The New York State Senate today passed two bills that help veterans with disabilities afford their homes and also guide the state in developing services for aging veterans. The measures provide property tax exemptions for certain veterans classified as 100-percent disabled and create a new advisory panel to help formulate effective policies and programs that address aging veterans’ issues.
A bill (S4627B) sponsored by Senator Andrew Lanza (R-C-I, Staten Island) allows municipalities to offer a full property tax exemption for a veteran classified as 100 percent disabled or their unmarried surviving spouse when the veteran’s injuries were sustained as a result of military service. Veterans would be eligible for the exemption by having served in a combat theater or combat zone of operations documented with a United States campaign ribbon or service medal, armed forces expeditionary medal, navy expeditionary medal, marine corps expeditionary medal, or global war on terrorism expeditionary medal.
Senator Lanza said, “This tax exemption is an appropriate and meaningful way to support those who have served our country and sacrificed to protect our freedom and way of life. Providing a worthwhile means to help disabled veterans maintain home ownership allows us to honor their sacrifices and show our gratitude for their service. Our veterans deserve no less.”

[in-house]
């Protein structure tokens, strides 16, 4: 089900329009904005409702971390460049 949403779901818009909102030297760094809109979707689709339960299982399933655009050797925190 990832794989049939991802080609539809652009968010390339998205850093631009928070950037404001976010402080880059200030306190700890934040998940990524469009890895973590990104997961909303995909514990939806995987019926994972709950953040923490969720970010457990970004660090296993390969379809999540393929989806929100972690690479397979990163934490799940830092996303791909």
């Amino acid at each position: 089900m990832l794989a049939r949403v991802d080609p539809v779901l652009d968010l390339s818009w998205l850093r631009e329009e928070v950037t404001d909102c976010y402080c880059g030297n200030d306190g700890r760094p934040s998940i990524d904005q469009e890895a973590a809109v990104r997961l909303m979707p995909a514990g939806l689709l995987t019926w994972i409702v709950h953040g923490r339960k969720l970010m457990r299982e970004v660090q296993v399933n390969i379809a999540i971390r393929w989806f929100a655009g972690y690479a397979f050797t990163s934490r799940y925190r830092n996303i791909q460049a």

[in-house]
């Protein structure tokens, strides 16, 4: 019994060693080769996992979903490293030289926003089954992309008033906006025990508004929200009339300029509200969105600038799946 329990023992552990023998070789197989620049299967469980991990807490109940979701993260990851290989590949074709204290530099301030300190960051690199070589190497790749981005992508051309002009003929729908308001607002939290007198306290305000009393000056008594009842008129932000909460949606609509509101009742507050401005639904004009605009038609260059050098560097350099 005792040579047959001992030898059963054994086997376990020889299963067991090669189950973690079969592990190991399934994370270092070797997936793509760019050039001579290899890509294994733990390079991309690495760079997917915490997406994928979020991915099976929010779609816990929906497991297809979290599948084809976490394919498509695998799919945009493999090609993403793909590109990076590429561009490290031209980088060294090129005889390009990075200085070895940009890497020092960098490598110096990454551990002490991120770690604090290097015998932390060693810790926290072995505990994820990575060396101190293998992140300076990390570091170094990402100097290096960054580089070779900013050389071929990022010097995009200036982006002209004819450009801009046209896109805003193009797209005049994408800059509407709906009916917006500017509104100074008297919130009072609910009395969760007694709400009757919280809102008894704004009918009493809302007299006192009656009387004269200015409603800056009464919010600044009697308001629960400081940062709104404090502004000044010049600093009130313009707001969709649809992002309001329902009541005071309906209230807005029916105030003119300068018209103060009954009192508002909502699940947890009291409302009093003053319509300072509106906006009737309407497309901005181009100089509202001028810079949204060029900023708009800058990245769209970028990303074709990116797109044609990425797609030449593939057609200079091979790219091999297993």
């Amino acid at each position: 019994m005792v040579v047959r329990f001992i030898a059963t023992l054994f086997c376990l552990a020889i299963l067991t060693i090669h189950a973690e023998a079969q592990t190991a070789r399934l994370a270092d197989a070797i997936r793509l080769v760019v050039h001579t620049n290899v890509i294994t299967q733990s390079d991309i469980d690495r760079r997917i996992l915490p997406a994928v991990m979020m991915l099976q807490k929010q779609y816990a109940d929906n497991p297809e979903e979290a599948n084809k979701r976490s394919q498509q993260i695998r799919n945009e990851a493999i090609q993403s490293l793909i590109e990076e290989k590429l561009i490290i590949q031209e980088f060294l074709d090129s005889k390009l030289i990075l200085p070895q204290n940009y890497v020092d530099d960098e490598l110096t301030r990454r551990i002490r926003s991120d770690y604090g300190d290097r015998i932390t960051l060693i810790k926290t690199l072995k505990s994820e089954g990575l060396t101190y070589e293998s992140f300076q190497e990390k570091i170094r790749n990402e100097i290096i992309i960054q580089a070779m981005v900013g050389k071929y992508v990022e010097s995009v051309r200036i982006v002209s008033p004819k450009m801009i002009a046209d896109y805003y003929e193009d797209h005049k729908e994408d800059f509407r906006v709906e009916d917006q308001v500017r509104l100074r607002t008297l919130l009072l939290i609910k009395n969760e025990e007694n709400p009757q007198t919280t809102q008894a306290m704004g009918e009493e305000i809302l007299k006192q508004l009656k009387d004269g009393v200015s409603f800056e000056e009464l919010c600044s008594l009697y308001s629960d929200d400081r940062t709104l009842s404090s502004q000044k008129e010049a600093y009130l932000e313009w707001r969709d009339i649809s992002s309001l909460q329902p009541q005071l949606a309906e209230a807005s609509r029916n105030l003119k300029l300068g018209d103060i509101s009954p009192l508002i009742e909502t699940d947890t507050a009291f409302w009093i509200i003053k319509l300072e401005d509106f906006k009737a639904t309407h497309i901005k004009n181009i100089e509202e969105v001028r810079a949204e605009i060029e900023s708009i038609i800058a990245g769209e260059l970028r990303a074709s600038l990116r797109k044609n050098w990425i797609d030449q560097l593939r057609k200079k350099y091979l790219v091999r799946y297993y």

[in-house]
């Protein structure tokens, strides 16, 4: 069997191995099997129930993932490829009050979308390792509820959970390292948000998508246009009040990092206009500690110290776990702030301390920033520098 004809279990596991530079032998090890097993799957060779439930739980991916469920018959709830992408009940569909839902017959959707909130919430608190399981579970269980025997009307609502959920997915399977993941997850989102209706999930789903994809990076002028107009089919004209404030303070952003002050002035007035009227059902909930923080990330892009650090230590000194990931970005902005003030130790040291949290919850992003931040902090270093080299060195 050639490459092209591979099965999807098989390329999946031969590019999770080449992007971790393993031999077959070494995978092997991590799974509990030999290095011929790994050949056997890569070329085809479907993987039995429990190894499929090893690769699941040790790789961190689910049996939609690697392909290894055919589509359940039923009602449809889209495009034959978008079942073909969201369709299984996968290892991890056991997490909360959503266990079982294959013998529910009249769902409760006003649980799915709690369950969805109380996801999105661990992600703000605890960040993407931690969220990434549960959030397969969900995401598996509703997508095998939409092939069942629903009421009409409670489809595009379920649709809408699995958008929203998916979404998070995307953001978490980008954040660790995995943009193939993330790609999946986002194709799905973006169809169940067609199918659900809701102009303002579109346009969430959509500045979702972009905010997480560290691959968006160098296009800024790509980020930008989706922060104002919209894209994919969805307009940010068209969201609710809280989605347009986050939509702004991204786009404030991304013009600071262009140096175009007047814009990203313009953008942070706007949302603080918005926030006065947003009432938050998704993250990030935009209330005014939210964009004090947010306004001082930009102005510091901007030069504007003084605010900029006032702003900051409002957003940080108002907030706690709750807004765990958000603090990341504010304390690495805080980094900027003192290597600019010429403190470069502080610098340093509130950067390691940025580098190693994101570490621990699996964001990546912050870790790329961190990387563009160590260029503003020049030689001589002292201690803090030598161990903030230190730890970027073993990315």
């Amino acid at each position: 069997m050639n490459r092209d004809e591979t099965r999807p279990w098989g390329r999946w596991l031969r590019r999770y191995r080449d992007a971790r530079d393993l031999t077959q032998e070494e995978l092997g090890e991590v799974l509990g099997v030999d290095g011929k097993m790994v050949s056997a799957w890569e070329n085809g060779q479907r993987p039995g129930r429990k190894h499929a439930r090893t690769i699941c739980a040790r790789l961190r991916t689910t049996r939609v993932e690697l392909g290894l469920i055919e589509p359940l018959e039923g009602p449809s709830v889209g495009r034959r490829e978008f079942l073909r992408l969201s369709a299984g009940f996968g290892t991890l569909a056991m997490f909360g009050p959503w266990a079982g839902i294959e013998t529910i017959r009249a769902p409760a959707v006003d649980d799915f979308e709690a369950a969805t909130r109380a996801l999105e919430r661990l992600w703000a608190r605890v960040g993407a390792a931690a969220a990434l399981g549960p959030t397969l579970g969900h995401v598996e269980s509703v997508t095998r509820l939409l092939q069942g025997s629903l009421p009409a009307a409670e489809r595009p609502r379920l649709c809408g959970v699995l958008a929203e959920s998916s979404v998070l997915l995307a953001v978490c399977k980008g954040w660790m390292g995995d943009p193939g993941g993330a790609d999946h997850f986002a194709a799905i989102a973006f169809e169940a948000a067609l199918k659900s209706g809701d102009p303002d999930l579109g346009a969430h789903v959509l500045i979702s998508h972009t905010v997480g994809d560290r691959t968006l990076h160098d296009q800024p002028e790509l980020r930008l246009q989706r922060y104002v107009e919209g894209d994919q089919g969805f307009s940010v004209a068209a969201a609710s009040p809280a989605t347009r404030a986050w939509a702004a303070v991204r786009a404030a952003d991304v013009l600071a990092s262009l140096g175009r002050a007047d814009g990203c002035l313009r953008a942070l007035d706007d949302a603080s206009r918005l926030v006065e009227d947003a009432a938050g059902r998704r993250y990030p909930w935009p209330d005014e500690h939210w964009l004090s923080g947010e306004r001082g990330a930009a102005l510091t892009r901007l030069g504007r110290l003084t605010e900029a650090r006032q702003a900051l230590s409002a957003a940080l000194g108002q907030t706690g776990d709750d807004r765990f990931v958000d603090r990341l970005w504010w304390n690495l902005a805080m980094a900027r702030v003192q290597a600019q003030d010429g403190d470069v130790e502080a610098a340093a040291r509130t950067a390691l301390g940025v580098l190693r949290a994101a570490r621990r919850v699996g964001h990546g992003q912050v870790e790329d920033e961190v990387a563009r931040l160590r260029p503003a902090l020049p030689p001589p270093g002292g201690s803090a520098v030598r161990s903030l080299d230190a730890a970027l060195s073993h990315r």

The Senate also passed a bill (S877) sponsored by Senator Mike Ranzenhofer (R-C-I, Amherst) to create a Veterans Gerontological Advisory Committee. The Committee would advise the Director of the state Office of the Aging on policies, programs, services and trends affecting New York's aging veteran population. Members would include experts on aging, senior, and veteran issues including medical researchers, practitioners, academia, and veterans organizations.
Senator Ranzenhofer said, “I am pleased that this important legislation has passed the Senate. The Veterans Gerontological Advisory Committee is critical to ensuring that our aging veterans receive the care they deserve. At no cost to the taxpayers, the advisory committee will be able to provide crucial recommendations aimed at improving the care and support available to aging veterans. New York has the second highest veteran population in the United States, and older veterans represent a population whose needs and problems pervade multiple geriatrics and gerontology disciplines. I hope the Assembly will follow the Senate’s lead and pass this important legislation.”
The bills will be sent to the Assembly.